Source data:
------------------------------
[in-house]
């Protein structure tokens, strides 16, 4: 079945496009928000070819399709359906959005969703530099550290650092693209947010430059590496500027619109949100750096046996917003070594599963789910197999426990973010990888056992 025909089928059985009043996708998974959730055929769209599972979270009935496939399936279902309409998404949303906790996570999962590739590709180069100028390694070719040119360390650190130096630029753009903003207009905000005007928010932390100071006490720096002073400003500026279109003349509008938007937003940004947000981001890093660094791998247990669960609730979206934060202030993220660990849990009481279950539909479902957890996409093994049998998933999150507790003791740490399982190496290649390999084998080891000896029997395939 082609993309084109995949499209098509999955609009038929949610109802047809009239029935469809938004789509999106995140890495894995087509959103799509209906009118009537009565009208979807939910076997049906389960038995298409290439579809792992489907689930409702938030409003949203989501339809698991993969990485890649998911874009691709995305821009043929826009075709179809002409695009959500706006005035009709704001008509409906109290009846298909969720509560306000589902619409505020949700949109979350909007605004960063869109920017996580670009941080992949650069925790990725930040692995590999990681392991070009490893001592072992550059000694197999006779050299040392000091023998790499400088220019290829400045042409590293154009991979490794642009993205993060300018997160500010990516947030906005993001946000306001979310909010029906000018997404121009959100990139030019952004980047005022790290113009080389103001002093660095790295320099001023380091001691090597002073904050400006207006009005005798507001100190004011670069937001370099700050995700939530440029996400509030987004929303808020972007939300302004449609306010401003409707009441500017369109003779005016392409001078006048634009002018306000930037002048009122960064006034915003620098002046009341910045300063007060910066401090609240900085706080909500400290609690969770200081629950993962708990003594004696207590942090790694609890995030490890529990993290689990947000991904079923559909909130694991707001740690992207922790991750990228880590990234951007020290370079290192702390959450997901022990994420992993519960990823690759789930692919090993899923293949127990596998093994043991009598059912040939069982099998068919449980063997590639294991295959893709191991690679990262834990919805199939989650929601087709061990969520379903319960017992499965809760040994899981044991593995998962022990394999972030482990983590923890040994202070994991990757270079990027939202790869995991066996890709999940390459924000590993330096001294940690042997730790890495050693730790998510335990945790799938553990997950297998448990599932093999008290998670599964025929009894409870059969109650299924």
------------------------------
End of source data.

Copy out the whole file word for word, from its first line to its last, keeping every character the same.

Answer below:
[in-house]
């Protein structure tokens, strides 16, 4: 079945496009928000070819399709359906959005969703530099550290650092693209947010430059590496500027619109949100750096046996917003070594599963789910197999426990973010990888056992 025909089928059985009043996708998974959730055929769209599972979270009935496939399936279902309409998404949303906790996570999962590739590709180069100028390694070719040119360390650190130096630029753009903003207009905000005007928010932390100071006490720096002073400003500026279109003349509008938007937003940004947000981001890093660094791998247990669960609730979206934060202030993220660990849990009481279950539909479902957890996409093994049998998933999150507790003791740490399982190496290649390999084998080891000896029997395939 082609993309084109995949499209098509999955609009038929949610109802047809009239029935469809938004789509999106995140890495894995087509959103799509209906009118009537009565009208979807939910076997049906389960038995298409290439579809792992489907689930409702938030409003949203989501339809698991993969990485890649998911874009691709995305821009043929826009075709179809002409695009959500706006005035009709704001008509409906109290009846298909969720509560306000589902619409505020949700949109979350909007605004960063869109920017996580670009941080992949650069925790990725930040692995590999990681392991070009490893001592072992550059000694197999006779050299040392000091023998790499400088220019290829400045042409590293154009991979490794642009993205993060300018997160500010990516947030906005993001946000306001979310909010029906000018997404121009959100990139030019952004980047005022790290113009080389103001002093660095790295320099001023380091001691090597002073904050400006207006009005005798507001100190004011670069937001370099700050995700939530440029996400509030987004929303808020972007939300302004449609306010401003409707009441500017369109003779005016392409001078006048634009002018306000930037002048009122960064006034915003620098002046009341910045300063007060910066401090609240900085706080909500400290609690969770200081629950993962708990003594004696207590942090790694609890995030490890529990993290689990947000991904079923559909909130694991707001740690992207922790991750990228880590990234951007020290370079290192702390959450997901022990994420992993519960990823690759789930692919090993899923293949127990596998093994043991009598059912040939069982099998068919449980063997590639294991295959893709191991690679990262834990919805199939989650929601087709061990969520379903319960017992499965809760040994899981044991593995998962022990394999972030482990983590923890040994202070994991990757270079990027939202790869995991066996890709999940390459924000590993330096001294940690042997730790890495050693730790998510335990945790799938553990997950297998448990599932093999008290998670599964025929009894409870059969109650299924």